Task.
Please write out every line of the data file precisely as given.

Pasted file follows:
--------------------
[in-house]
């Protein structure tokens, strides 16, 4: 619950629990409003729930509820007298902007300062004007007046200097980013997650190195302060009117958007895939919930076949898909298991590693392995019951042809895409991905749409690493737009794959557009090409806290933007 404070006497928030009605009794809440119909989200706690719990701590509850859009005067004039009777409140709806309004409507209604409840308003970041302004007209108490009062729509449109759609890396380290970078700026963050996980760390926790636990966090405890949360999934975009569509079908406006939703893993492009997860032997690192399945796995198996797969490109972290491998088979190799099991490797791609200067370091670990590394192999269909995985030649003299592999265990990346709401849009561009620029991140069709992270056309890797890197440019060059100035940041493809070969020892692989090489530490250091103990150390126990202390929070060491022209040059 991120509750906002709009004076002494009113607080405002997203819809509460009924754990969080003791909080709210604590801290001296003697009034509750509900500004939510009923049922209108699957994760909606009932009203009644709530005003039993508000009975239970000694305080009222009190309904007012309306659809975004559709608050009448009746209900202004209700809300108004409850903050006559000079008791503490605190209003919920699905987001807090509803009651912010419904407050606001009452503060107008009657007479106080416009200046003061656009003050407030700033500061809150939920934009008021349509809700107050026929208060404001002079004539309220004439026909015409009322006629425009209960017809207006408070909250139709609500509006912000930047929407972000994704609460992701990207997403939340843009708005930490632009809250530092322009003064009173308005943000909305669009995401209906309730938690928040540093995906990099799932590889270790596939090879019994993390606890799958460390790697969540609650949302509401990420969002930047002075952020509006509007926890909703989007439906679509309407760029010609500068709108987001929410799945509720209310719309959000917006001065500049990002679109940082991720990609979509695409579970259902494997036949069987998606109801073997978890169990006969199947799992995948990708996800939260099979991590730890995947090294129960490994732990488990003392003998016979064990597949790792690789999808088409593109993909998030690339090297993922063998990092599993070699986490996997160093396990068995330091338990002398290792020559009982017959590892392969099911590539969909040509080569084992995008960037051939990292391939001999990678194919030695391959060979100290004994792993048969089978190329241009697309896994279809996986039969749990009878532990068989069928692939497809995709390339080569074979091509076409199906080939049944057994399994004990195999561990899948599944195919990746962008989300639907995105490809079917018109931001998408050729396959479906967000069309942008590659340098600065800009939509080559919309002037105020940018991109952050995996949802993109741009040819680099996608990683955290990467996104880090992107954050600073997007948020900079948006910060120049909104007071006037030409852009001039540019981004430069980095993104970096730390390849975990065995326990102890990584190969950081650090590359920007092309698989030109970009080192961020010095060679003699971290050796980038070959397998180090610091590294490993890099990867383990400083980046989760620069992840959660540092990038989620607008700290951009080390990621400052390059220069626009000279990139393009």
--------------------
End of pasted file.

[in-house]
């Protein structure tokens, strides 16, 4: 619950629990409003729930509820007298902007300062004007007046200097980013997650190195302060009117958007895939919930076949898909298991590693392995019951042809895409991905749409690493737009794959557009090409806290933007 404070006497928030009605009794809440119909989200706690719990701590509850859009005067004039009777409140709806309004409507209604409840308003970041302004007209108490009062729509449109759609890396380290970078700026963050996980760390926790636990966090405890949360999934975009569509079908406006939703893993492009997860032997690192399945796995198996797969490109972290491998088979190799099991490797791609200067370091670990590394192999269909995985030649003299592999265990990346709401849009561009620029991140069709992270056309890797890197440019060059100035940041493809070969020892692989090489530490250091103990150390126990202390929070060491022209040059 991120509750906002709009004076002494009113607080405002997203819809509460009924754990969080003791909080709210604590801290001296003697009034509750509900500004939510009923049922209108699957994760909606009932009203009644709530005003039993508000009975239970000694305080009222009190309904007012309306659809975004559709608050009448009746209900202004209700809300108004409850903050006559000079008791503490605190209003919920699905987001807090509803009651912010419904407050606001009452503060107008009657007479106080416009200046003061656009003050407030700033500061809150939920934009008021349509809700107050026929208060404001002079004539309220004439026909015409009322006629425009209960017809207006408070909250139709609500509006912000930047929407972000994704609460992701990207997403939340843009708005930490632009809250530092322009003064009173308005943000909305669009995401209906309730938690928040540093995906990099799932590889270790596939090879019994993390606890799958460390790697969540609650949302509401990420969002930047002075952020509006509007926890909703989007439906679509309407760029010609500068709108987001929410799945509720209310719309959000917006001065500049990002679109940082991720990609979509695409579970259902494997036949069987998606109801073997978890169990006969199947799992995948990708996800939260099979991590730890995947090294129960490994732990488990003392003998016979064990597949790792690789999808088409593109993909998030690339090297993922063998990092599993070699986490996997160093396990068995330091338990002398290792020559009982017959590892392969099911590539969909040509080569084992995008960037051939990292391939001999990678194919030695391959060979100290004994792993048969089978190329241009697309896994279809996986039969749990009878532990068989069928692939497809995709390339080569074979091509076409199906080939049944057994399994004990195999561990899948599944195919990746962008989300639907995105490809079917018109931001998408050729396959479906967000069309942008590659340098600065800009939509080559919309002037105020940018991109952050995996949802993109741009040819680099996608990683955290990467996104880090992107954050600073997007948020900079948006910060120049909104007071006037030409852009001039540019981004430069980095993104970096730390390849975990065995326990102890990584190969950081650090590359920007092309698989030109970009080192961020010095060679003699971290050796980038070959397998180090610091590294490993890099990867383990400083980046989760620069992840959660540092990038989620607008700290951009080390990621400052390059220069626009000279990139393009």